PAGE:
Here's the deal: the song is about silence and peace, but the melody wants to soar to the heavens with the angelic choir. So there are three basic ways most people attack the song:

(1) You can stay true to the spirit of the lyrics, and do a deliberately quiet and simple version. I myself would love to hear "Silent Night" sung by Toni Braxton with no accompaniment other than Joshua Bell's violin, but you have a better chance of overhearing a country-church-ful of Oklahoma Baptist carolers (not Catholics, because it's the Baptists who have spent their whole lives actually practicing singing in church every Sunday morning) standing all wrapped in blankets in the snow outside an elderly shut-in's front door, singing in a cappella four-part harmony. And while it may not be something you can sell tickets to for $200, there are few things in the world I enjoy hearing more.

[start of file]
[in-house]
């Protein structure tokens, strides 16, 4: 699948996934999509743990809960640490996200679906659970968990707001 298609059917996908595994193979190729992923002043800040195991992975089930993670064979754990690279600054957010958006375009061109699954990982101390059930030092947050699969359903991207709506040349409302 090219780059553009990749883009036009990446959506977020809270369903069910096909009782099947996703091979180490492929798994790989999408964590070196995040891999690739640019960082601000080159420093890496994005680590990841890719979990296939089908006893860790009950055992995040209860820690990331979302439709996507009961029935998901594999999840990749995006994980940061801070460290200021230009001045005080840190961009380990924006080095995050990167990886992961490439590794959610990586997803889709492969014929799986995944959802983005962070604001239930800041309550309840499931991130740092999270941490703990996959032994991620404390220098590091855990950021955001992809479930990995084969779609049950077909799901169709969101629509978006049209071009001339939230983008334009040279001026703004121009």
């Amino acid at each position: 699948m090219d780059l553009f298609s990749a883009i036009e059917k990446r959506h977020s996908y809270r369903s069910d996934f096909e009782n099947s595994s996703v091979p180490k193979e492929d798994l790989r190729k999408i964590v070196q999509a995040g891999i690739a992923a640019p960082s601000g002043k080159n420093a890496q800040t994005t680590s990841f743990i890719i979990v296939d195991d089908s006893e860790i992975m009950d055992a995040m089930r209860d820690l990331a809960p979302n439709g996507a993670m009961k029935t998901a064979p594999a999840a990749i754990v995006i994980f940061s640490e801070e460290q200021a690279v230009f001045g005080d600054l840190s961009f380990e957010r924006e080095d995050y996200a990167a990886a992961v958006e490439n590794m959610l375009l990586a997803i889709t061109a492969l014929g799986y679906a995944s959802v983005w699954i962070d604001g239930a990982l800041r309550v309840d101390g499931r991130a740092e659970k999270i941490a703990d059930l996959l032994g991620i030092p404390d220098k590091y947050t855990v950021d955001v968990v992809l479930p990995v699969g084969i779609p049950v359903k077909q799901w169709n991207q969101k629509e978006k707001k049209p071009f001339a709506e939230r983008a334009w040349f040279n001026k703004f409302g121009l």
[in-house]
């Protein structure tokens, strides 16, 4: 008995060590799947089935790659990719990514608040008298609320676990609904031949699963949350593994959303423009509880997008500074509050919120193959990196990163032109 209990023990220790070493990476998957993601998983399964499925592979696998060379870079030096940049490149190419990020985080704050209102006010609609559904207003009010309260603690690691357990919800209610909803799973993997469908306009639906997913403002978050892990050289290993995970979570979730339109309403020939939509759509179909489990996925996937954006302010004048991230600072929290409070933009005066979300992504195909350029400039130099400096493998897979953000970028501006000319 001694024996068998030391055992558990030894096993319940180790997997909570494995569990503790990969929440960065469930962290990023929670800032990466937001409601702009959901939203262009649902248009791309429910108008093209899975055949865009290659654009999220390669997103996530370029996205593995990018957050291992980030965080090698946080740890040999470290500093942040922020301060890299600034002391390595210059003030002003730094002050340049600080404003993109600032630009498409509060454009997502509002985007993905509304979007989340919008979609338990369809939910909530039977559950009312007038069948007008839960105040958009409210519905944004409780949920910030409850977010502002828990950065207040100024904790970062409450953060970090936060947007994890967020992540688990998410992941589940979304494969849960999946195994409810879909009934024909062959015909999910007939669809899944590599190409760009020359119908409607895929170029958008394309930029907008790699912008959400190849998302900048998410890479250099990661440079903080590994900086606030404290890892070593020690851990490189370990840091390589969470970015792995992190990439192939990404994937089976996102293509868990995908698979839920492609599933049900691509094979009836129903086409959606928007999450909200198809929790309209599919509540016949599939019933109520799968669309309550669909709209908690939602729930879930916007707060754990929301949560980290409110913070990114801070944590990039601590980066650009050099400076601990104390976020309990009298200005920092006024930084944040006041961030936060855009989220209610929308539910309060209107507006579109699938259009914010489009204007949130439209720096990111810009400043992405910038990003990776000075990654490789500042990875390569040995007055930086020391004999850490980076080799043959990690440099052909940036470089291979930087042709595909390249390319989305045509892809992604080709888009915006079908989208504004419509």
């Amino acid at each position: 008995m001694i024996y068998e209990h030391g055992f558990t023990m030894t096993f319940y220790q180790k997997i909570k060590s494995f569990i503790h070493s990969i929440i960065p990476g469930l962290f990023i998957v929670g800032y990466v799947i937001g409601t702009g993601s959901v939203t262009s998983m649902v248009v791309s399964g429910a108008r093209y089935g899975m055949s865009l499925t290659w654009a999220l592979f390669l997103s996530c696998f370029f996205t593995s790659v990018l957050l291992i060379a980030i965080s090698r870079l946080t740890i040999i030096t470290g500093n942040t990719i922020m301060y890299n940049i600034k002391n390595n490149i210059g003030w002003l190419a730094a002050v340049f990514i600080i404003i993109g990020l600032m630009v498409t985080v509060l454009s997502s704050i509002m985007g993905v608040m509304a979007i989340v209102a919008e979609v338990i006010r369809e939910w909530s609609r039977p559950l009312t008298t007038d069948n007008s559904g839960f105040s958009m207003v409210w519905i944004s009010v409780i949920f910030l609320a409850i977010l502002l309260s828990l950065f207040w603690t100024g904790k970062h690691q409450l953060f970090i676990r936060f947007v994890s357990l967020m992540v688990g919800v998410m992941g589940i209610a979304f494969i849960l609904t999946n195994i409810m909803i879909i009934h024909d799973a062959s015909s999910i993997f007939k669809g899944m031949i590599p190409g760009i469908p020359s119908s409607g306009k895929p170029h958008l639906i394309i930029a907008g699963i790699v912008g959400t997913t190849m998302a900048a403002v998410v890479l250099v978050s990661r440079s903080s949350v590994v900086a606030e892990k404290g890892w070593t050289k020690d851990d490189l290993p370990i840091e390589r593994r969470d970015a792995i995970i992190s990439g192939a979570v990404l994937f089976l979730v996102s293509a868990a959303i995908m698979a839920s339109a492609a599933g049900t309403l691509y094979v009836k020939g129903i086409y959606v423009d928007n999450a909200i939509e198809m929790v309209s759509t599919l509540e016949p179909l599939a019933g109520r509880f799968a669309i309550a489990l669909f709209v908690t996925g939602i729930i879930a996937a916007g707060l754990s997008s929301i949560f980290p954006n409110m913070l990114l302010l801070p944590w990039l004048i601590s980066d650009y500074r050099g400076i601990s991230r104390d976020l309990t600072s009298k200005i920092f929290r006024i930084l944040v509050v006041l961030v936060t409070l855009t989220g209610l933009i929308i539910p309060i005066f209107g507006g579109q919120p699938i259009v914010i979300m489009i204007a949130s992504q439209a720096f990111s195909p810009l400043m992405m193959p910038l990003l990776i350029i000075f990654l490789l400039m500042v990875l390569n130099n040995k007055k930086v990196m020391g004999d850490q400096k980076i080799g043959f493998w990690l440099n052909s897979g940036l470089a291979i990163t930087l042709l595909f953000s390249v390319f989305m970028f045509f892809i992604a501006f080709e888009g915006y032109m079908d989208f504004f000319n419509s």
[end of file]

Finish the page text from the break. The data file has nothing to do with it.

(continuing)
(2) You can ignore the peacefulness of the lyrics and go full-throttle with the power of the melody. The best version in this class, by far, is Luis Miguel's unforgettable big-band swing version complete with three key changes and a swingin' Black gospel choir. (Which you can find on his Navidades album, which is my very favorite Christmas album ever...but which is entirely in Spanish, I fear.)